iif(Expression, Truepart, Falsepart)
always evaluates both Truepart and Falsepart even though it only returns one
of them. That means that an error can be generated by Falsepart even if
Expression is True.
This error is apparently supressed if you use the function in a query, but
not if used in code.
if i = 0, the above will generate a "Division by Zero" error if used in
code, but not in a query.
"email@example.com" <DBelsham@gmail.com> wrote in message
> On Feb 16, 4:53 am, "Rick Brandt" <rickbran...@hotmail.com> wrote:
>> "Kutty" <Ku...@discussions.microsoft.com> wrote in message
>> > What is the difference between IIF condition and IF condition ?
>> IIf() is a function that can be used directly in a query or control
>> source. If
>> is used in VBA code only.
>> Unless you are thinking of the If() function from Excel in which case
>> that does
>> not apply to Access at all.
>> Rick Brandt, Microsoft Access MVP
>> Email (as appropriate) to...
>> RBrandt at Hunter dot com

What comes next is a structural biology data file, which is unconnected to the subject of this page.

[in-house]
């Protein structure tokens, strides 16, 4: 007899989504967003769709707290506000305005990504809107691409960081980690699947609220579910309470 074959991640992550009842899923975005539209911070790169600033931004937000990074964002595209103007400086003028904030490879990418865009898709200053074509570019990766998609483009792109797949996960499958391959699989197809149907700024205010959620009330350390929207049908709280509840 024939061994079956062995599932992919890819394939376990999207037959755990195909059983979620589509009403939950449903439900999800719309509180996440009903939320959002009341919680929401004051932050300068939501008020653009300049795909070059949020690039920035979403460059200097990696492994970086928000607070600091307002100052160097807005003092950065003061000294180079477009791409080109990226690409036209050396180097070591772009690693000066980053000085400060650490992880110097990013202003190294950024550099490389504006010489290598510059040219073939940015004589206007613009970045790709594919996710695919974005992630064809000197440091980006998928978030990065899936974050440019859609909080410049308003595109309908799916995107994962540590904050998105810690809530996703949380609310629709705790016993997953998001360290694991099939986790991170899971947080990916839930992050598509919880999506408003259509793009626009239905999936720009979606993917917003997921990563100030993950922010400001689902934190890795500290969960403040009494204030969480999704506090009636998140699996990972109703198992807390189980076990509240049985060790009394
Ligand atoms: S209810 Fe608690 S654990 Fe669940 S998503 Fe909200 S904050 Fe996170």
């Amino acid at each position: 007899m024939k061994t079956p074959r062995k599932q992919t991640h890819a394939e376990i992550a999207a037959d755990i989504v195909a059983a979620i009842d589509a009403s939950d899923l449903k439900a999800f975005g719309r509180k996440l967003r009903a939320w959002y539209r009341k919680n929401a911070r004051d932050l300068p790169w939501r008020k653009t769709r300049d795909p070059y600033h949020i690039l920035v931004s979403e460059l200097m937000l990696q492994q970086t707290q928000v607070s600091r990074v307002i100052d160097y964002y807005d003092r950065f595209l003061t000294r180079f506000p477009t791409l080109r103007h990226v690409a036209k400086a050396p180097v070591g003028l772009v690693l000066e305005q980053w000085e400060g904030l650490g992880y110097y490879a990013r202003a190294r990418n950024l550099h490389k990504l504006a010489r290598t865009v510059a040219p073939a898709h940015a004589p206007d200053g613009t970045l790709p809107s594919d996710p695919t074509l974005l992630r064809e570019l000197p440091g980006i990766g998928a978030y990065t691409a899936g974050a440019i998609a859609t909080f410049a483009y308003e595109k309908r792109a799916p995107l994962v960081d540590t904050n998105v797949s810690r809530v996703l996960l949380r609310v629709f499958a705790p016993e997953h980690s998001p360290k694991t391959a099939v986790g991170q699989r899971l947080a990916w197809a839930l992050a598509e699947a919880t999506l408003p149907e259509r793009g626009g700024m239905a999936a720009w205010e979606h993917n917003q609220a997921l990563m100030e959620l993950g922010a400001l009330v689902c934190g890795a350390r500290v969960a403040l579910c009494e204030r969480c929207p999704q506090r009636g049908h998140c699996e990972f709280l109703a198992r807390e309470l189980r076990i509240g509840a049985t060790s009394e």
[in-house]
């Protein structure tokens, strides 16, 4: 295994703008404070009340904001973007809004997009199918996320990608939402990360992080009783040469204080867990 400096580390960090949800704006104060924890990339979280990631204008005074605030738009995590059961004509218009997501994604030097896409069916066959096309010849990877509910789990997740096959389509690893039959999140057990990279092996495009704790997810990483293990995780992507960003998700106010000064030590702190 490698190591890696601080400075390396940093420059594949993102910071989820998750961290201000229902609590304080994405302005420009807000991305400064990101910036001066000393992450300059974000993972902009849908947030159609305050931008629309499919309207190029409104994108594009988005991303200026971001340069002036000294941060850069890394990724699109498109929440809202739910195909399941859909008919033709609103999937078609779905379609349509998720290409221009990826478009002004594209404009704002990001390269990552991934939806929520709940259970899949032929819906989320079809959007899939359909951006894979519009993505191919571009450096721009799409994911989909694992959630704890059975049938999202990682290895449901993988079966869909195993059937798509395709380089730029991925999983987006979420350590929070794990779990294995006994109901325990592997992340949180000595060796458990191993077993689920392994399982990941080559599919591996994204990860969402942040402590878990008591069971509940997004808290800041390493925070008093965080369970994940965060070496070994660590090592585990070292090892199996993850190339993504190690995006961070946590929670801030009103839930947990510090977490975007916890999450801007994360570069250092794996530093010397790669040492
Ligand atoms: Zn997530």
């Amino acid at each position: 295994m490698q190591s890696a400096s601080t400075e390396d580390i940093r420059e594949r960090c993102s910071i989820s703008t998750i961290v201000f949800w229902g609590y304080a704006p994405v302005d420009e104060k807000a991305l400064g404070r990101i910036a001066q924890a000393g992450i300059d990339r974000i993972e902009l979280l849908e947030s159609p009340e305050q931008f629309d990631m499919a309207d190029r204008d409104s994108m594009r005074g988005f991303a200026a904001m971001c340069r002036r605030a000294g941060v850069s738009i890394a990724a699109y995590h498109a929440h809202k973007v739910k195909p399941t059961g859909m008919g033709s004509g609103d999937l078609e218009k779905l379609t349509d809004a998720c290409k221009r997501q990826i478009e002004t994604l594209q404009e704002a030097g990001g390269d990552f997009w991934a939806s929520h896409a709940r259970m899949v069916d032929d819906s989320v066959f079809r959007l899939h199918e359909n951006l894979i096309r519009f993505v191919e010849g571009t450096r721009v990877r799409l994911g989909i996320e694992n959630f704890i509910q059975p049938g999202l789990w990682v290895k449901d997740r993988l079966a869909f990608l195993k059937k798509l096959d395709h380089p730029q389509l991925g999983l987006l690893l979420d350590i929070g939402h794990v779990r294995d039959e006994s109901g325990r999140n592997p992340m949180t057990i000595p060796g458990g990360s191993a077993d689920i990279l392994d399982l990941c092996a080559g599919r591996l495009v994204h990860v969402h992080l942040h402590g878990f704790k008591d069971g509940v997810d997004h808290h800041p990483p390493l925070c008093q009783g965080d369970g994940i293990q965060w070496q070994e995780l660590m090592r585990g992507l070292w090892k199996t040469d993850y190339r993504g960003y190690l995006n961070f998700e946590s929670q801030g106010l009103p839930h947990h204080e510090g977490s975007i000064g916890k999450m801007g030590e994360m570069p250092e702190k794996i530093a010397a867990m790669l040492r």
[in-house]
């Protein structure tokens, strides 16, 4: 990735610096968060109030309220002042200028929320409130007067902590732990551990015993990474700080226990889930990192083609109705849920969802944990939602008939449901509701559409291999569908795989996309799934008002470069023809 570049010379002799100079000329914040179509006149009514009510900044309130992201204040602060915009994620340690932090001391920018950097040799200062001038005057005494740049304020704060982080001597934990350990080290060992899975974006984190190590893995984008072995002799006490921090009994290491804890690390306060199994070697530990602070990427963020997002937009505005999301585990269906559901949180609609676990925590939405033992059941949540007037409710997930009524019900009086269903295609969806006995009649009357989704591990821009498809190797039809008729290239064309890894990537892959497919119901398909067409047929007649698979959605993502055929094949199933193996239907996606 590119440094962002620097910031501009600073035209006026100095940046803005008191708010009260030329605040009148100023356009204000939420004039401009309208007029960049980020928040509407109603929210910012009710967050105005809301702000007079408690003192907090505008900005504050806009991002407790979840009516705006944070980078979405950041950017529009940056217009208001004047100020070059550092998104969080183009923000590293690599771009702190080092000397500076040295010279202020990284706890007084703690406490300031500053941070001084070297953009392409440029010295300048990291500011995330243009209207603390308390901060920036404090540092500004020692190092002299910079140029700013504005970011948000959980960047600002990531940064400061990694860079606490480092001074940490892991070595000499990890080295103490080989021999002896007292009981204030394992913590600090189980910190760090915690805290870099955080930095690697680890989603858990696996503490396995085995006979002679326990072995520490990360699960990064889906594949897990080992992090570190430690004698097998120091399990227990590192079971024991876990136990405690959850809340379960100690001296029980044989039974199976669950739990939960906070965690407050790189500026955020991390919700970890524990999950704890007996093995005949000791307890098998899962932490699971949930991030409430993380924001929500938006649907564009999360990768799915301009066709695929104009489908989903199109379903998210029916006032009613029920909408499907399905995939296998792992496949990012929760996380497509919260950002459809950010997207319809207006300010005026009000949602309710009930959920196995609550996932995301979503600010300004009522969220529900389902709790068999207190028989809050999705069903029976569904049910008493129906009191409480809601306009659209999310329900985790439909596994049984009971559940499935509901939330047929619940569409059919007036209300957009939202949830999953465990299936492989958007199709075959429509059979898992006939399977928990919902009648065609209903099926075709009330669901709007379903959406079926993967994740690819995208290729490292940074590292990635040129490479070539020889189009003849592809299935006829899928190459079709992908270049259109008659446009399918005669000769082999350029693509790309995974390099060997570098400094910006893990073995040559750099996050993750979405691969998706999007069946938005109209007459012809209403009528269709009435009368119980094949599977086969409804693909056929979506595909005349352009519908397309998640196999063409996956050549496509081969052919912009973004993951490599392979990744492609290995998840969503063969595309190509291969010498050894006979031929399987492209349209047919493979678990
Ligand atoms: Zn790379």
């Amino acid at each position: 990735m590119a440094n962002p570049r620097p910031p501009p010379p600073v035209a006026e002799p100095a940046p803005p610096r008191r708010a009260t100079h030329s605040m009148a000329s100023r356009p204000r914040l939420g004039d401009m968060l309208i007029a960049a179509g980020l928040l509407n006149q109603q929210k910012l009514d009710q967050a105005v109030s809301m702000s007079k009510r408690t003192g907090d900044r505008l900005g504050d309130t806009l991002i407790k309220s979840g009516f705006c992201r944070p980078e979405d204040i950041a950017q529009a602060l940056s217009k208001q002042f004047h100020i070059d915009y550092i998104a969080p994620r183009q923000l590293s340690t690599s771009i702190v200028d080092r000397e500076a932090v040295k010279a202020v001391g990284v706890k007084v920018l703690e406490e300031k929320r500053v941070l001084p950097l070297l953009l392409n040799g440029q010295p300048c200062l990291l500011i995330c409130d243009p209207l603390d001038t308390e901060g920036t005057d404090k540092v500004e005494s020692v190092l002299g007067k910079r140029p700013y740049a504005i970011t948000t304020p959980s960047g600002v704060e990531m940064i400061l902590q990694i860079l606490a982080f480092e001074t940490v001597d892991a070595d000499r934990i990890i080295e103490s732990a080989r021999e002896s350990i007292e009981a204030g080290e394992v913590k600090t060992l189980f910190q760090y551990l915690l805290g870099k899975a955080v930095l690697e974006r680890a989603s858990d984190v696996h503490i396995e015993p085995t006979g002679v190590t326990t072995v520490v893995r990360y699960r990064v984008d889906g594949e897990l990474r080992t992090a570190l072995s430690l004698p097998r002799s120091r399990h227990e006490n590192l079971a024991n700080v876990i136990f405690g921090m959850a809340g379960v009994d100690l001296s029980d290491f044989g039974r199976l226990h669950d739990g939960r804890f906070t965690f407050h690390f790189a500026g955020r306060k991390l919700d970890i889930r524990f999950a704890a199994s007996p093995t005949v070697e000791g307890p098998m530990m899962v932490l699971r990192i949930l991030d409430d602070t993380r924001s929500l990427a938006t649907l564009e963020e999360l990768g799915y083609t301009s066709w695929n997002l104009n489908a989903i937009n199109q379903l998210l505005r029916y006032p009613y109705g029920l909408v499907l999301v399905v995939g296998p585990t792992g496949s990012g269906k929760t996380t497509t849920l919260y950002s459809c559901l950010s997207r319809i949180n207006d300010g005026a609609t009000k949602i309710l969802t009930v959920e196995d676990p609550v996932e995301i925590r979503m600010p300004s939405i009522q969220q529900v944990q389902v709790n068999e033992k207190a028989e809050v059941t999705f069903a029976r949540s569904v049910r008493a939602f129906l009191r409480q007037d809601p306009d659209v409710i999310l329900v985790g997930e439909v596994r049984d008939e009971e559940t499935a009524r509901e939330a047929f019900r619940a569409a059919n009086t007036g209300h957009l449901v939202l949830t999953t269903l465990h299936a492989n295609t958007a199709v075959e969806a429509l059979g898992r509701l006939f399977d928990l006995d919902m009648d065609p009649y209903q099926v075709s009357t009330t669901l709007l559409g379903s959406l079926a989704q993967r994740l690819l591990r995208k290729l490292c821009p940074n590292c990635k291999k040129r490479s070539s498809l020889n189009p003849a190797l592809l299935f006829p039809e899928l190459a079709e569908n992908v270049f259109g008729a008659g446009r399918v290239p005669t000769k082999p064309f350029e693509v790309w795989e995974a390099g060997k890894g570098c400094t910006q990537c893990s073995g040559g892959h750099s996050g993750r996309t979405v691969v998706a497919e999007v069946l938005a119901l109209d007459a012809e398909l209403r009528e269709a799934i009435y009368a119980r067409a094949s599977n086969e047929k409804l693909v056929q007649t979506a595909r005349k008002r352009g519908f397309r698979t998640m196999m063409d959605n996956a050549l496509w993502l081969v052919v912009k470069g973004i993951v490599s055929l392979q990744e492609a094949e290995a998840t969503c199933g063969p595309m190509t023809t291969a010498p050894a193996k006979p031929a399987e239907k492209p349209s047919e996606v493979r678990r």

> the if statement return true or false and can be used in a query
> though if then else can only be used in code.
> cnt x y
> try query
> select cnt x,y,if(x>=y) as test form table
> cnt x y
> 1 3 2 true
> 2 2 3 false
> 3 3 3 true
> IIF translates to to if then A else B
> it returns either A or B
> this will return the biggest number between
> select cnt x,y,iif(x>=y,x,y)) as test form table
> 1 3 2 3
> 2 2 3 3
> 3 3 3 3
> I use both use IIF a lot and is very powerful,
> You can also nest them like iff(a>b),"Good),iif(c>d),"also
> the IF statement I use in code alot but the IF by itself in a query is
> good but not a useful and more heavy duty logic problem.
> the iif is an inline if then else statement and return Value A if true
> and Value B if false